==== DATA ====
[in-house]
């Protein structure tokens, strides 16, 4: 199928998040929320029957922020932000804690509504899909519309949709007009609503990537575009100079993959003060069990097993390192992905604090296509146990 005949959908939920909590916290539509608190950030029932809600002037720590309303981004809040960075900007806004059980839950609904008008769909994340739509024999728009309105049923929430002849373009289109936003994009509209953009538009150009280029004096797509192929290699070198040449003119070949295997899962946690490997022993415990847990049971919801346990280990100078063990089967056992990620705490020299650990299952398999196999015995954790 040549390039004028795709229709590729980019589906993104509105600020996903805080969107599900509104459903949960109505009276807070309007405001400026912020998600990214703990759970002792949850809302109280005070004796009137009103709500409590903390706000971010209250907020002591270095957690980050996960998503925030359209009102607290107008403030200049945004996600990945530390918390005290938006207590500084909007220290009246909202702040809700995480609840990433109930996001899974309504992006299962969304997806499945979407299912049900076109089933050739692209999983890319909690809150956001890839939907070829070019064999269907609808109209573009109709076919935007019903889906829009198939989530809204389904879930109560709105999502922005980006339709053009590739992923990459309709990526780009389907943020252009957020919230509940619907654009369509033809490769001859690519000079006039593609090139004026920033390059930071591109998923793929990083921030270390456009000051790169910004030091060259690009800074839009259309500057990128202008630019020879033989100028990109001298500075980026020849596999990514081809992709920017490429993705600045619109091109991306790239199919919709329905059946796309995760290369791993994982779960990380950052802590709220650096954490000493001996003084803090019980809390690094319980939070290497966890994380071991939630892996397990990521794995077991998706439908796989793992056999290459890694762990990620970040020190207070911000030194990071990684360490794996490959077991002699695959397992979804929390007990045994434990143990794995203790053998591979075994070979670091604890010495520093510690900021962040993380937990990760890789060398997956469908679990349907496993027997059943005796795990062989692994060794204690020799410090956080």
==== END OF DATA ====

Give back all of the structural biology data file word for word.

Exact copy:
[in-house]
């Protein structure tokens, strides 16, 4: 199928998040929320029957922020932000804690509504899909519309949709007009609503990537575009100079993959003060069990097993390192992905604090296509146990 005949959908939920909590916290539509608190950030029932809600002037720590309303981004809040960075900007806004059980839950609904008008769909994340739509024999728009309105049923929430002849373009289109936003994009509209953009538009150009280029004096797509192929290699070198040449003119070949295997899962946690490997022993415990847990049971919801346990280990100078063990089967056992990620705490020299650990299952398999196999015995954790 040549390039004028795709229709590729980019589906993104509105600020996903805080969107599900509104459903949960109505009276807070309007405001400026912020998600990214703990759970002792949850809302109280005070004796009137009103709500409590903390706000971010209250907020002591270095957690980050996960998503925030359209009102607290107008403030200049945004996600990945530390918390005290938006207590500084909007220290009246909202702040809700995480609840990433109930996001899974309504992006299962969304997806499945979407299912049900076109089933050739692209999983890319909690809150956001890839939907070829070019064999269907609808109209573009109709076919935007019903889906829009198939989530809204389904879930109560709105999502922005980006339709053009590739992923990459309709990526780009389907943020252009957020919230509940619907654009369509033809490769001859690519000079006039593609090139004026920033390059930071591109998923793929990083921030270390456009000051790169910004030091060259690009800074839009259309500057990128202008630019020879033989100028990109001298500075980026020849596999990514081809992709920017490429993705600045619109091109991306790239199919919709329905059946796309995760290369791993994982779960990380950052802590709220650096954490000493001996003084803090019980809390690094319980939070290497966890994380071991939630892996397990990521794995077991998706439908796989793992056999290459890694762990990620970040020190207070911000030194990071990684360490794996490959077991002699695959397992979804929390007990045994434990143990794995203790053998591979075994070979670091604890010495520093510690900021962040993380937990990760890789060398997956469908679990349907496993027997059943005796795990062989692994060794204690020799410090956080």